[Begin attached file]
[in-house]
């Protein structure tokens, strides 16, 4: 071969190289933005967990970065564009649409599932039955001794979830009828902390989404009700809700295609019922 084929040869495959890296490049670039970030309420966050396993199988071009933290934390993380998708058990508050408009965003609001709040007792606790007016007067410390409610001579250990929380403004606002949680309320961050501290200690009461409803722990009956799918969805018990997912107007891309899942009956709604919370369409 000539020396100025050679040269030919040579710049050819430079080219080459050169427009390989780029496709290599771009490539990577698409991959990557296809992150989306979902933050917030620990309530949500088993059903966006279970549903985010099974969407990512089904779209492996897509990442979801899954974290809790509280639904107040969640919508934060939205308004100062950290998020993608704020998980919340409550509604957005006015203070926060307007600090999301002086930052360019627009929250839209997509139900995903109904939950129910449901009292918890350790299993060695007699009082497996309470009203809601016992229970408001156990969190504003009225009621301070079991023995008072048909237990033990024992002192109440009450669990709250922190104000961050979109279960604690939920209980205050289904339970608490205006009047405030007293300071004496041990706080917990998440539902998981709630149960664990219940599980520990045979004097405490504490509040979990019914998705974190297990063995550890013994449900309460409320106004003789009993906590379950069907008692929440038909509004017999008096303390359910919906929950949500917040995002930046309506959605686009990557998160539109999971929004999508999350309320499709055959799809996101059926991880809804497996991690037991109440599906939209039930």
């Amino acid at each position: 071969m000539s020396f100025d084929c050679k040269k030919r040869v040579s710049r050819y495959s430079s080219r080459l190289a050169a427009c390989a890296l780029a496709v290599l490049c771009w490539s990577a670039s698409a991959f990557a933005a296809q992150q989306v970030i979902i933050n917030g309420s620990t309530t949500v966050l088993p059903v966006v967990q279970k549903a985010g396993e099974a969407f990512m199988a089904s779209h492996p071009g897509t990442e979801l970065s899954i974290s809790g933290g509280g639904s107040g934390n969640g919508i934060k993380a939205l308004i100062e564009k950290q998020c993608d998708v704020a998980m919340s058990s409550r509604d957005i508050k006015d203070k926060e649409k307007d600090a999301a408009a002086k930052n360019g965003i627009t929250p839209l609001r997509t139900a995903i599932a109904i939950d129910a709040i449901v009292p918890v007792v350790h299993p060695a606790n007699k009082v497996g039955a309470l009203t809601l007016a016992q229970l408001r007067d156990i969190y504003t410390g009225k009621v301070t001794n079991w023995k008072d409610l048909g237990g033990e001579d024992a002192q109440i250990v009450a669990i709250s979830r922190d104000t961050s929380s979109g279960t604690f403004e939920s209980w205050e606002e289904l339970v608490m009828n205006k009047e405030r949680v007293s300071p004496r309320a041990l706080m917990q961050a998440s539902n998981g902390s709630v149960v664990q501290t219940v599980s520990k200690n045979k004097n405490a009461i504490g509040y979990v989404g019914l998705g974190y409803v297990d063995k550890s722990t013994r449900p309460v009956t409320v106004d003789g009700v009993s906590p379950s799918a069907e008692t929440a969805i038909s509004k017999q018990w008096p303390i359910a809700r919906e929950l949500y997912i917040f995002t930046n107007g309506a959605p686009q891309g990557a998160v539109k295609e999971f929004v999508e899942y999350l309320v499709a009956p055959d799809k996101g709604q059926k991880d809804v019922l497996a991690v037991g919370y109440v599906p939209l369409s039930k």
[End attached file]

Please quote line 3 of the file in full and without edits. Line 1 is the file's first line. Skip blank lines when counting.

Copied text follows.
């Amino acid at each position: 071969m000539s020396f100025d084929c050679k040269k030919r040869v040579s710049r050819y495959s430079s080219r080459l190289a050169a427009c390989a890296l780029a496709v290599l490049c771009w490539s990577a670039s698409a991959f990557a933005a296809q992150q989306v970030i979902i933050n917030g309420s620990t309530t949500v966050l088993p059903v966006v967990q279970k549903a985010g396993e099974a969407f990512m199988a089904s779209h492996p071009g897509t990442e979801l970065s899954i974290s809790g933290g509280g639904s107040g934390n969640g919508i934060k993380a939205l308004i100062e564009k950290q998020c993608d998708v704020a998980m919340s058990s409550r509604d957005i508050k006015d203070k926060e649409k307007d600090a999301a408009a002086k930052n360019g965003i627009t929250p839209l609001r997509t139900a995903i599932a109904i939950d129910a709040i449901v009292p918890v007792v350790h299993p060695a606790n007699k009082v497996g039955a309470l009203t809601l007016a016992q229970l408001r007067d156990i969190y504003t410390g009225k009621v301070t001794n079991w023995k008072d409610l048909g237990g033990e001579d024992a002192q109440i250990v009450a669990i709250s979830r922190d104000t961050s929380s979109g279960t604690f403004e939920s209980w205050e606002e289904l339970v608490m009828n205006k009047e405030r949680v007293s300071p004496r309320a041990l706080m917990q961050a998440s539902n998981g902390s709630v149960v664990q501290t219940v599980s520990k200690n045979k004097n405490a009461i504490g509040y979990v989404g019914l998705g974190y409803v297990d063995k550890s722990t013994r449900p309460v009956t409320v106004d003789g009700v009993s906590p379950s799918a069907e008692t929440a969805i038909s509004k017999q018990w008096p303390i359910a809700r919906e929950l949500y997912i917040f995002t930046n107007g309506a959605p686009q891309g990557a998160v539109k295609e999971f929004v999508e899942y999350l309320v499709a009956p055959d799809k996101g709604q059926k991880d809804v019922l497996a991690v037991g919370y109440v599906p939209l369409s039930k």